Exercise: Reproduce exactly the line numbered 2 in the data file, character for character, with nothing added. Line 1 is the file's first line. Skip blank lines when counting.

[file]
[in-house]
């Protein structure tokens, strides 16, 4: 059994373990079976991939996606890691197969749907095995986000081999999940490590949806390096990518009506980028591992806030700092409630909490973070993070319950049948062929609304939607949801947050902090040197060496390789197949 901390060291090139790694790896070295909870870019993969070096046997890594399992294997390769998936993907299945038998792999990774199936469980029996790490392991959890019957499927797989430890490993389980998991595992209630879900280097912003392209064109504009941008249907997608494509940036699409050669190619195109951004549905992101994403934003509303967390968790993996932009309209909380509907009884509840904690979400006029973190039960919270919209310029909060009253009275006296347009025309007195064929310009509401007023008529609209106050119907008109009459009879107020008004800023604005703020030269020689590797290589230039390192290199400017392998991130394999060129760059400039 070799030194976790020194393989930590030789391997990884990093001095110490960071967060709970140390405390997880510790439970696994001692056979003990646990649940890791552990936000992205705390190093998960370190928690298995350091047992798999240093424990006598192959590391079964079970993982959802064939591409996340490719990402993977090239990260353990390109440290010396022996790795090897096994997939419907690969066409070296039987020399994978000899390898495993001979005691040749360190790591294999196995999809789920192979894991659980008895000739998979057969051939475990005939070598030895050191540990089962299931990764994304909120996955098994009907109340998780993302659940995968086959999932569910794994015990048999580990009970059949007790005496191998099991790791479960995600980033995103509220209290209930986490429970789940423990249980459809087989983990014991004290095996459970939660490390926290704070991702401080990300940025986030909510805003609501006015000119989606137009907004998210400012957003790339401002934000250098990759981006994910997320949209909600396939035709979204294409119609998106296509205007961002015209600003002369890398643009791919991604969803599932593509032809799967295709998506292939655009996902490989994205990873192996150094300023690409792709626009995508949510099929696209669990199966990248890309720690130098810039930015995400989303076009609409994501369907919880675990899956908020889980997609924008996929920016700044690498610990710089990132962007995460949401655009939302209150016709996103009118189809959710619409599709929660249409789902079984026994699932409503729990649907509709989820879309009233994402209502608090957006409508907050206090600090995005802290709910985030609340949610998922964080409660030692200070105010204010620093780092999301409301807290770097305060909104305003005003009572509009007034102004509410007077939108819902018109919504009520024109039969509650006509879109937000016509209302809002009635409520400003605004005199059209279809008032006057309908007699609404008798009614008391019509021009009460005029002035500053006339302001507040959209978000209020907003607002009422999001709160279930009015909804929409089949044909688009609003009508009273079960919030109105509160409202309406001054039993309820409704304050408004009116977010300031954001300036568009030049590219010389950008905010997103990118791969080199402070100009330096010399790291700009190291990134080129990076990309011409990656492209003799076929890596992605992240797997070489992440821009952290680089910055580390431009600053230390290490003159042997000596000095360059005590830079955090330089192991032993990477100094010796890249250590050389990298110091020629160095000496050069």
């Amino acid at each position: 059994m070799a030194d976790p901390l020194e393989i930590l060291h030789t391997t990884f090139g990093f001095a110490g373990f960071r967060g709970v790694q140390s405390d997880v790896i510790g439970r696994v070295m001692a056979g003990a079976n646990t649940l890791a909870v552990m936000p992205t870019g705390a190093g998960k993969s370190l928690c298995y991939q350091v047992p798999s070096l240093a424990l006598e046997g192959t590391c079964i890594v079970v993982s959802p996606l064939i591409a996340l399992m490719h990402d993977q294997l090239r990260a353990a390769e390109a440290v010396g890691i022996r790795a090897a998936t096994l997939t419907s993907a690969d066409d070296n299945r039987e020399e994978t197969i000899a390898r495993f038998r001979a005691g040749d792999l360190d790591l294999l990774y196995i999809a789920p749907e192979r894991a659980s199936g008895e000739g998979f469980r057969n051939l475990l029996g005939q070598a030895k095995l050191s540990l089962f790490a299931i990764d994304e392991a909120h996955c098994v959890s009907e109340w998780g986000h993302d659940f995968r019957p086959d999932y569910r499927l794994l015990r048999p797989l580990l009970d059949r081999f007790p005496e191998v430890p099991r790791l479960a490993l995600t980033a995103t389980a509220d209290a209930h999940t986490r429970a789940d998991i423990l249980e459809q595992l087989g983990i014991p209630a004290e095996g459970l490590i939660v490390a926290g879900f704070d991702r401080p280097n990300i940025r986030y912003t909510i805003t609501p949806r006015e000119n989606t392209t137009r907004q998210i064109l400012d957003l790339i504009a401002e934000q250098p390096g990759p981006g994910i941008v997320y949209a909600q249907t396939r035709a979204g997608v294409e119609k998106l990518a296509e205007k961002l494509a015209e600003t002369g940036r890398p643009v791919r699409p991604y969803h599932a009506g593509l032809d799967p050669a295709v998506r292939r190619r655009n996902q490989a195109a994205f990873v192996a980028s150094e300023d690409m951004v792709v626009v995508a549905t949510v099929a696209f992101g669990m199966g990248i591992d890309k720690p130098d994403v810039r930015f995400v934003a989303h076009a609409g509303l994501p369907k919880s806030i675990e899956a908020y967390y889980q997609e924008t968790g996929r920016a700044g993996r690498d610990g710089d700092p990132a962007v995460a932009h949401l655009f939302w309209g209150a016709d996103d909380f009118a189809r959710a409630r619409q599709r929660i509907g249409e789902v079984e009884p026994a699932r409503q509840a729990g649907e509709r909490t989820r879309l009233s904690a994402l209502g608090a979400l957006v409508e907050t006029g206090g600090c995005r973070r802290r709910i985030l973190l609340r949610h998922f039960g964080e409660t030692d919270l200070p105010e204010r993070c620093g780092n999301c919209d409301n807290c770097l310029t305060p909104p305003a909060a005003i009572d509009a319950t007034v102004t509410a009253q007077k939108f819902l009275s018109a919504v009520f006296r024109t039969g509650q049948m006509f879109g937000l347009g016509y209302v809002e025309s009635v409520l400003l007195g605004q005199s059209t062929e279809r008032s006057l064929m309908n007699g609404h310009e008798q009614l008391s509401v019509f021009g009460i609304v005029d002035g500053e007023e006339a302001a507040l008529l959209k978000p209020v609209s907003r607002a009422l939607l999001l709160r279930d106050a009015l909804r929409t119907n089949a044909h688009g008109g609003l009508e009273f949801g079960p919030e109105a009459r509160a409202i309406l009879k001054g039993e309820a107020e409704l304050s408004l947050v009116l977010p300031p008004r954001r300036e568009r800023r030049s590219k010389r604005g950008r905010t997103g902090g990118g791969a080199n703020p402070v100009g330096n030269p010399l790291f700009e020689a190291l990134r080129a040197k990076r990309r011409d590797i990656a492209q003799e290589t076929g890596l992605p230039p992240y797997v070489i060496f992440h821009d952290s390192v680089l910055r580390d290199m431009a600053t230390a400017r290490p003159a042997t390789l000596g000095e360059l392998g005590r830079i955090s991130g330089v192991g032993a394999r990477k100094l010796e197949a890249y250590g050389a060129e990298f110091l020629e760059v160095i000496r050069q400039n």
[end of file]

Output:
């Protein structure tokens, strides 16, 4: 059994373990079976991939996606890691197969749907095995986000081999999940490590949806390096990518009506980028591992806030700092409630909490973070993070319950049948062929609304939607949801947050902090040197060496390789197949 901390060291090139790694790896070295909870870019993969070096046997890594399992294997390769998936993907299945038998792999990774199936469980029996790490392991959890019957499927797989430890490993389980998991595992209630879900280097912003392209064109504009941008249907997608494509940036699409050669190619195109951004549905992101994403934003509303967390968790993996932009309209909380509907009884509840904690979400006029973190039960919270919209310029909060009253009275006296347009025309007195064929310009509401007023008529609209106050119907008109009459009879107020008004800023604005703020030269020689590797290589230039390192290199400017392998991130394999060129760059400039 070799030194976790020194393989930590030789391997990884990093001095110490960071967060709970140390405390997880510790439970696994001692056979003990646990649940890791552990936000992205705390190093998960370190928690298995350091047992798999240093424990006598192959590391079964079970993982959802064939591409996340490719990402993977090239990260353990390109440290010396022996790795090897096994997939419907690969066409070296039987020399994978000899390898495993001979005691040749360190790591294999196995999809789920192979894991659980008895000739998979057969051939475990005939070598030895050191540990089962299931990764994304909120996955098994009907109340998780993302659940995968086959999932569910794994015990048999580990009970059949007790005496191998099991790791479960995600980033995103509220209290209930986490429970789940423990249980459809087989983990014991004290095996459970939660490390926290704070991702401080990300940025986030909510805003609501006015000119989606137009907004998210400012957003790339401002934000250098990759981006994910997320949209909600396939035709979204294409119609998106296509205007961002015209600003002369890398643009791919991604969803599932593509032809799967295709998506292939655009996902490989994205990873192996150094300023690409792709626009995508949510099929696209669990199966990248890309720690130098810039930015995400989303076009609409994501369907919880675990899956908020889980997609924008996929920016700044690498610990710089990132962007995460949401655009939302209150016709996103009118189809959710619409599709929660249409789902079984026994699932409503729990649907509709989820879309009233994402209502608090957006409508907050206090600090995005802290709910985030609340949610998922964080409660030692200070105010204010620093780092999301409301807290770097305060909104305003005003009572509009007034102004509410007077939108819902018109919504009520024109039969509650006509879109937000016509209302809002009635409520400003605004005199059209279809008032006057309908007699609404008798009614008391019509021009009460005029002035500053006339302001507040959209978000209020907003607002009422999001709160279930009015909804929409089949044909688009609003009508009273079960919030109105509160409202309406001054039993309820409704304050408004009116977010300031954001300036568009030049590219010389950008905010997103990118791969080199402070100009330096010399790291700009190291990134080129990076990309011409990656492209003799076929890596992605992240797997070489992440821009952290680089910055580390431009600053230390290490003159042997000596000095360059005590830079955090330089192991032993990477100094010796890249250590050389990298110091020629160095000496050069």